The past century has been the testing-ground for political systems that aimed at given complexer societies a unified control. Most of the ideals of these systems were inherited from the nineteenth century but were never put into practice. It has cost unendurable suffering of millions of people to come to the conclusion that all failed, with the possible exception of democracy.
The main problem is of course the human psyche. Torn between egoistic drives and intellectual infatuations, only in exceptional cases man’s ideals are realized, often at self-expense. More often than not the individual succumbs to selfish interests. His struggle between self and the good of society is reflected in the policies of nations. More than ever, behind smug appearances, nations strive at furtherance of their own self-interest at the expense of the welfare of other nations.
Part of the chaotic structure of civilisation is influenced by man’s herd instincts. Modern society relies on specialisms. As most people have no idea of specialists’ considerations they leave decisions to their judgement. Prof. Cyril Northcote Parkinson observed that committees spend most time discussing expenditure of small sums of money, than large ones. Reason is that most people have a firm grasp of smaller issues but not the complicated and important ones. Generally major decisions are left to specialists, as few people understand the issues in question.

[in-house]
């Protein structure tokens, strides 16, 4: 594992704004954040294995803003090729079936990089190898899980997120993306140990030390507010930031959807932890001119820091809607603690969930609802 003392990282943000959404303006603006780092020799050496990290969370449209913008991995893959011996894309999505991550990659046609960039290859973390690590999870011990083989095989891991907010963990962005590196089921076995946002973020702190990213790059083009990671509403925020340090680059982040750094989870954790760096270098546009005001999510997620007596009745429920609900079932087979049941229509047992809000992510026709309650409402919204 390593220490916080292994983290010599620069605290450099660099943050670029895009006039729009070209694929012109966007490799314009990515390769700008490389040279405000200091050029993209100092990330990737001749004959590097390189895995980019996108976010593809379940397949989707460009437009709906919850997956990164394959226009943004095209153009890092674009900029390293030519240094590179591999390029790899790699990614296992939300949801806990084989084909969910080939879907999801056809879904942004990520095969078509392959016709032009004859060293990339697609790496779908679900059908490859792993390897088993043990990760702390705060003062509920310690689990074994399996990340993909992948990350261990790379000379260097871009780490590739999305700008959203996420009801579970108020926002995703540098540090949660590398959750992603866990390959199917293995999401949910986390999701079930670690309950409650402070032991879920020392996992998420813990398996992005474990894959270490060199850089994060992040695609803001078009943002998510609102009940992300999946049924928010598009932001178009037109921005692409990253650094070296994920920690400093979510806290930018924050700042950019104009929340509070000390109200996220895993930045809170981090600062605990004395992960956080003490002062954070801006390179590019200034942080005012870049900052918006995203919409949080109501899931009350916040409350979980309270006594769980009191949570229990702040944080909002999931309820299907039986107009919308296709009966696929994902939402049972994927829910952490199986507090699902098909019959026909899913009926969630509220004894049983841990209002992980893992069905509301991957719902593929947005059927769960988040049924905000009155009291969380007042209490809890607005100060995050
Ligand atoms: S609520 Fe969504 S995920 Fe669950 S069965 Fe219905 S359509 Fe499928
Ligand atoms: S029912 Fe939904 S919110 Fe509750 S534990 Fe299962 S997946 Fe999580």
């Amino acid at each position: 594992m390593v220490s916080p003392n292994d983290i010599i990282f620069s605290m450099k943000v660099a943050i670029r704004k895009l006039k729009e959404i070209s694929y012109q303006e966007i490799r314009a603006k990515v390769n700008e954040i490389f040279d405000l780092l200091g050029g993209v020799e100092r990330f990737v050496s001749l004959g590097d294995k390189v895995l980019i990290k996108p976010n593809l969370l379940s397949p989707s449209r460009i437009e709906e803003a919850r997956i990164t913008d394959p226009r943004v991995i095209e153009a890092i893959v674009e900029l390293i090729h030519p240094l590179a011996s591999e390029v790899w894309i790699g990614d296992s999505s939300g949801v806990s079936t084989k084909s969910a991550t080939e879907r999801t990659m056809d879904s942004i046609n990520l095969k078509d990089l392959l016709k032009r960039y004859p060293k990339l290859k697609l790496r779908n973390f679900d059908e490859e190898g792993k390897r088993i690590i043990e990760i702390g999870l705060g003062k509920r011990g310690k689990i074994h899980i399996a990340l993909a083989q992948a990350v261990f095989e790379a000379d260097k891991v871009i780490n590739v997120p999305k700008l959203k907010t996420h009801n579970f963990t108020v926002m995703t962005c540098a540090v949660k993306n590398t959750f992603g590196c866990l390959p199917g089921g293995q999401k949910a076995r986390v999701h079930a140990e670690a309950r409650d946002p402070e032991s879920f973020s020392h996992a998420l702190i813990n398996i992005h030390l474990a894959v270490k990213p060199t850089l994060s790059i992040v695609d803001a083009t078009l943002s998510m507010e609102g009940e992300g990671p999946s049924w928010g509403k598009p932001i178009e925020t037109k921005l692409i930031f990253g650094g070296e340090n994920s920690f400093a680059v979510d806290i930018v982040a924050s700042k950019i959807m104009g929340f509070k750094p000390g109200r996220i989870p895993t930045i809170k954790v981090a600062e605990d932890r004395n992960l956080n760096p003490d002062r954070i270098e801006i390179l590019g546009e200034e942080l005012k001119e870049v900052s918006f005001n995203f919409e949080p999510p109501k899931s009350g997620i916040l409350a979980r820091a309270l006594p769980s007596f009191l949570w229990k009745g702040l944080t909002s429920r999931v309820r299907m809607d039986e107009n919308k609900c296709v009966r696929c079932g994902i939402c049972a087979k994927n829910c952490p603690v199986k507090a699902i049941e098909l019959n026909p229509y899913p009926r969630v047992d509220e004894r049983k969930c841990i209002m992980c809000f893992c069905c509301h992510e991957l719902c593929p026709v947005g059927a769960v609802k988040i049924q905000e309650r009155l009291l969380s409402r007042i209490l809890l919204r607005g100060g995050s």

In this manner specialists’ recommendations on legislature, education, economics, finances, explorations, or warfare are being followed without anyone having an idea of the consequences. In small groups of insiders a culture may grow that is far removed from reality. Yet, their views may have far-reaching influence. In history such groups of politicians, philosophers, theologians, experts, or specialists have often been the nucleus of ideas that had far-reaching effect, sometimes extremist and detrimental, because its consequences could not be grasped by outsiders.
We have to take into account that a major catastrophe may result in the breakdown of society as we know it. The resulting upset balance of power will set a series of events into motion the outcome of which we cannot foresee.